Abstract Syntax

Expr ::= 'u' | Expr Expr

We write expressions using parentheses where necessary (assuming left-associativity), for example u u (u u u).

Abstract Semantics

An expressions may be reducible to another expression, otherwise (if irreduible) we also call it a value. Expressions are equal (=) exactly if they reduce to the same value or reduction does not terminate for either expression.


Extend Expr with two new abstract expressions s and k. Apply the following rewrite rules as long as possible.

u α     ⟶ α s k
k α β   ⟶ α
s α β γ ⟶ α γ (β γ)


Given an expression , we define ⟦■⟧ as

⟦■⟧ = argmin n
   (n, i, a) ∈ S

where S = { (n, i, a) ∈ ℕ × ℕ₀ × ℕ₀
          | ∀ α₀, ..., αₙ :
            ∃ β₁, ..., βₐ :
            ■ α₀ ... αₙ = αᵢ β₁ ... βₐ }

An implementation may assume that it is only asked to compute ⟦■⟧ if it is defined.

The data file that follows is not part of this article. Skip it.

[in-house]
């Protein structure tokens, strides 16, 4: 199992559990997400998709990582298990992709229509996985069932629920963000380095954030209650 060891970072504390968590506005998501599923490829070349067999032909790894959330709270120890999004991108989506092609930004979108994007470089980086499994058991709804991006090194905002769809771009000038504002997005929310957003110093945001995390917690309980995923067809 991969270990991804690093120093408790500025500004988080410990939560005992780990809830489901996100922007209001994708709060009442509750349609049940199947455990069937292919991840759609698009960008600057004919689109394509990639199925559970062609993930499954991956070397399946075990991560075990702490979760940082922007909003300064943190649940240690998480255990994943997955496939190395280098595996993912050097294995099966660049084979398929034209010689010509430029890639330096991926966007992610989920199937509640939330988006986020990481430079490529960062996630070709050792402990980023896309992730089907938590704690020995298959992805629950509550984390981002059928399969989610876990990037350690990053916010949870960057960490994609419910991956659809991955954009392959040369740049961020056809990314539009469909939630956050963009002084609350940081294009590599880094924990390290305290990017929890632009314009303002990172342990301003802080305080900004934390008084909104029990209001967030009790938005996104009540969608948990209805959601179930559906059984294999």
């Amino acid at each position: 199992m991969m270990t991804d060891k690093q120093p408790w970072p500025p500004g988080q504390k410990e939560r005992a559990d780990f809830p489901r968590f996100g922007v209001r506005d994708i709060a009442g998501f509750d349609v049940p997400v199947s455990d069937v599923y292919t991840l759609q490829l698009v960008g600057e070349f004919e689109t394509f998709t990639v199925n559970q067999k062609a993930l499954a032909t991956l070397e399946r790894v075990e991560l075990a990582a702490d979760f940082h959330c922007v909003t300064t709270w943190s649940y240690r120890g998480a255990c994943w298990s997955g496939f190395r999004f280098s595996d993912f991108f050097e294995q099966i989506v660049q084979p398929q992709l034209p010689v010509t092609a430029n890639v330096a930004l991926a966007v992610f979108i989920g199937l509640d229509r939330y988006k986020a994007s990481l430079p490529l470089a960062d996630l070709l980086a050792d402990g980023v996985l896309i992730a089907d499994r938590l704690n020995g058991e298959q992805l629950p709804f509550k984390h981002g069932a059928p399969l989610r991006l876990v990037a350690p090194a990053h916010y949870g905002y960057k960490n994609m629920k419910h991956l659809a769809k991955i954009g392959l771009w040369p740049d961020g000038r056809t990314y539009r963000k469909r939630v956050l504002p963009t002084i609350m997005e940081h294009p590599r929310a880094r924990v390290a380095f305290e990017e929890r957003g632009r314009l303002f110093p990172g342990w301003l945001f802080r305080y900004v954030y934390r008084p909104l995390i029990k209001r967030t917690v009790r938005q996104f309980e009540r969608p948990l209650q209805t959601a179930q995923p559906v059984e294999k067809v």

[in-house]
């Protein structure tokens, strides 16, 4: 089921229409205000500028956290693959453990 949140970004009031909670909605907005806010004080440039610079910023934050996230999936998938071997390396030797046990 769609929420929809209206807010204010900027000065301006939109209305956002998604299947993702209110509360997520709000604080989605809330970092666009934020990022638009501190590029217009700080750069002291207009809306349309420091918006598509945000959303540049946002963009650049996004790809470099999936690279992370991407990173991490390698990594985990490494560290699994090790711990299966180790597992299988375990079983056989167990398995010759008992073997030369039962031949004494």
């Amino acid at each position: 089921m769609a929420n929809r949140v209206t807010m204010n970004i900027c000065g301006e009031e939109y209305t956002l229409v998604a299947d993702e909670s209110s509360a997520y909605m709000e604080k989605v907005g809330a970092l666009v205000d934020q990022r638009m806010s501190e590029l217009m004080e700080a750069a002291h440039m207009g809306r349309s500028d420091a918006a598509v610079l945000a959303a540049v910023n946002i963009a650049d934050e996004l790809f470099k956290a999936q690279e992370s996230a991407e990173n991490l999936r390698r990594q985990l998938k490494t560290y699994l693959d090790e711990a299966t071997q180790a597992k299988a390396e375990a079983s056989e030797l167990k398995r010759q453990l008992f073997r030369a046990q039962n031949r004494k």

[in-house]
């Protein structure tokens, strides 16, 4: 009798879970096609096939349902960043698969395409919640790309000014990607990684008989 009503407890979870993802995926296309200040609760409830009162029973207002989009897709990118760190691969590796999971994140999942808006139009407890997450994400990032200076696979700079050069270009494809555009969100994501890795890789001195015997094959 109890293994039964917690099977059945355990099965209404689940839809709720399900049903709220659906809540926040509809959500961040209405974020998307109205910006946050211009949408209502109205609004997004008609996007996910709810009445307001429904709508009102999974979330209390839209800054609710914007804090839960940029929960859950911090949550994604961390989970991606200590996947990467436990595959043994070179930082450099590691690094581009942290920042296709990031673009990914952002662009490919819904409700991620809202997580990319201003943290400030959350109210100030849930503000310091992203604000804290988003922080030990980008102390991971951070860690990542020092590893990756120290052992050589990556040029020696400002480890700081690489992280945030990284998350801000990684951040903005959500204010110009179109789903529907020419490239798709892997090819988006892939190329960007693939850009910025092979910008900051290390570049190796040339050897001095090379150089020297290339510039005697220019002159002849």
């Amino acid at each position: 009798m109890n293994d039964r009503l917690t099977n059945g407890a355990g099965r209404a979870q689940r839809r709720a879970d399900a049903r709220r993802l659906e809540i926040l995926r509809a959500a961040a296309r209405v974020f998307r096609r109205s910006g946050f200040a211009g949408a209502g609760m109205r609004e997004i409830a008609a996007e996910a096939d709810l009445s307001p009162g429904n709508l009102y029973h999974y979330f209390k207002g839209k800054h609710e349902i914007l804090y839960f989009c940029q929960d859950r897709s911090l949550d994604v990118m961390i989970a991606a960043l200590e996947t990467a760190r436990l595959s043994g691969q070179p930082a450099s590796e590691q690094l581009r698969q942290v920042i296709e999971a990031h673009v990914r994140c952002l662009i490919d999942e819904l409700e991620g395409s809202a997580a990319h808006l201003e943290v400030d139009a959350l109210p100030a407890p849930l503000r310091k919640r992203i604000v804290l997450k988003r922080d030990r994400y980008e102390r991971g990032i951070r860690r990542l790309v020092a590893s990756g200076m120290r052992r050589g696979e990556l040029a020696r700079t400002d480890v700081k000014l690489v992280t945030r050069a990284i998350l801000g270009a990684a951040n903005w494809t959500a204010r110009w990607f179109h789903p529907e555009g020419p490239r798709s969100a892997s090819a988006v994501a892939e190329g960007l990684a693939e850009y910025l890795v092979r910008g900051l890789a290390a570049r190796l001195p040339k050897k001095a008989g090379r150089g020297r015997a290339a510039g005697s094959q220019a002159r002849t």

Concrete Syntax

The notation used so far is not succinct since multiple copies of identical subexpressions need to be written out. We hence introduce a let binding syntax, like in Haskell or OCaml. In case of name collisions, inner definitions hide outer ones. The expression u u (u u u) could be written as let i = u u in i (i u).

However, since Lambada is aimed towards ease of implementation, simplicity and minimalism, this will not be our concrete syntax. Instead, we linearize the notation and allow any non-empty sequences of non-whitespace Unicode characters as names. The only predefined (but not reserved!) name is “u”, which represents expression u.


Terminator ::= ' '          -- space   0x20
Define ::= '\n'             -- newline 0x0A
Name ::= \S+
Expression ::= α:Name Terminator                       -- Case: α (name)
             | β:Expression γ:Expression Terminator    -- Case: β γ (application)
             | β:Expression α:Name Define γ:Expression -- Case: let α = β in γ